We are often asked, what is a non-negative drug test result? This can occur during the drug screening phase of the drug test process. The screening phase utilises immunoassay technology. As a result, we can detect the presence of a drug group’s metabolites in a given sample. Usually a urine or saliva sample. If we don’t detect metabolites of the drug group in the sample, then the result is deemed negative. In other words, this would be classed as a pass.
However if we do detect the metabolites of a drug group we screen for, this would be deemed as non-negative. So you might ask, why isn’t this classed as a positive result? Well, it is because of the nature of immunoassay screening. In drug screening, this science is based on ‘binding’. In other words, if the drug groups metabolites are present in the sample, the reagents will bind with the saliva or urine. Conversely if the metabolites are not present in the sample, then the reagent will bind with the drug strip within the device. This is how we interpret the results from the lines that appear or do not appear on the drug strip.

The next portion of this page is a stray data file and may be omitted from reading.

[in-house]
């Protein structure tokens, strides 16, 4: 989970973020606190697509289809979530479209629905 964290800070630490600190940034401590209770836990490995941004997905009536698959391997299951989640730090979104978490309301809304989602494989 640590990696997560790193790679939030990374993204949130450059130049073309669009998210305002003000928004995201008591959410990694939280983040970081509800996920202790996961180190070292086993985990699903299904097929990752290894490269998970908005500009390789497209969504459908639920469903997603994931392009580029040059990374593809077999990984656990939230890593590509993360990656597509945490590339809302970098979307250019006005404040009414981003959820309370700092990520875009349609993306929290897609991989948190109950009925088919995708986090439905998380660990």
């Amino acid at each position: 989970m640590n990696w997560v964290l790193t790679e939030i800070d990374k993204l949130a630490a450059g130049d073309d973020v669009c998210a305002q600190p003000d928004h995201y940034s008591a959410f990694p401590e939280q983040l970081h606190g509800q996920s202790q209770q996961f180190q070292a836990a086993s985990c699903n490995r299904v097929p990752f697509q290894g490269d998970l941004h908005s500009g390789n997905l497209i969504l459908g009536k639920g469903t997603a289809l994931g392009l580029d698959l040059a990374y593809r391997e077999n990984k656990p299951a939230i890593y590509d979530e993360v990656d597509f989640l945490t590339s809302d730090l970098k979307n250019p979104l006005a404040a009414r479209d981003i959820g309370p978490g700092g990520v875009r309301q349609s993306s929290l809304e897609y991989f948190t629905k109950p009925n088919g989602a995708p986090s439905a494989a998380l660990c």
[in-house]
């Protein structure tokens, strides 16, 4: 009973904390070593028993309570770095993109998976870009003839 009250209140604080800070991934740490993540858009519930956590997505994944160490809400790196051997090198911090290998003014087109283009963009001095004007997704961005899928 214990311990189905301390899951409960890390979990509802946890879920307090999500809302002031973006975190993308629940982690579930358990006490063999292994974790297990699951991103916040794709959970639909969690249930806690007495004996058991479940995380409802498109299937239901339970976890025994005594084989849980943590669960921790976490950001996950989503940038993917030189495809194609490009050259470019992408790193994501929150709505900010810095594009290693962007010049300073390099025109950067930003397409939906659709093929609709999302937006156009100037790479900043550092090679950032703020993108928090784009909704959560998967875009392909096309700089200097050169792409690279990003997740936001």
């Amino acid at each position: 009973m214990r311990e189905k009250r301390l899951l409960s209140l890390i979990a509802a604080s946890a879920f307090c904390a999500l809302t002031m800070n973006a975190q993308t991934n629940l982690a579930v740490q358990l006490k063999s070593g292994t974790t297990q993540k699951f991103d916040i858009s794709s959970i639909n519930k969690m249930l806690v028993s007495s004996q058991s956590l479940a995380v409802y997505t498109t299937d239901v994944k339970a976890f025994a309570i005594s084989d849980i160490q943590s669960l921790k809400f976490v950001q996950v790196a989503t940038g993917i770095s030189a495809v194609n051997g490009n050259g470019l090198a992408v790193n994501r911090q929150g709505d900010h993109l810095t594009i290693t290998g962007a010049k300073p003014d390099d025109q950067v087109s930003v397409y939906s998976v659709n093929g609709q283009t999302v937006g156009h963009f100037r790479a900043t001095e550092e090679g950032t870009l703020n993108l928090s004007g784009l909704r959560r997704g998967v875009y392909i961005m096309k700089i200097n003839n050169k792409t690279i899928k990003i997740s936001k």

How medication affects a drug test
So back to the question. Because of the nature of immunoassay, medication can also influence the result of the drug screen. For example, medication with a similar molecular structure for the drugs we screen for, could produce what we call a false positive result. So it is because of this chance of a false positive or even false negative result, that we cannot class the result as a positive or a fail at the screening stage.
This is why instant point of care drug screening should not be used for any legal or disciplinary purpose. Non-negative drug samples should always be sent for laboratory confirmation. The full laboratory drug test will confirm and quantify the presence of any illegal or controlled drug. Call and speak to a Clinical Advisor today. They will explain point of care drug screening in detail and help you choose the right test for your situation.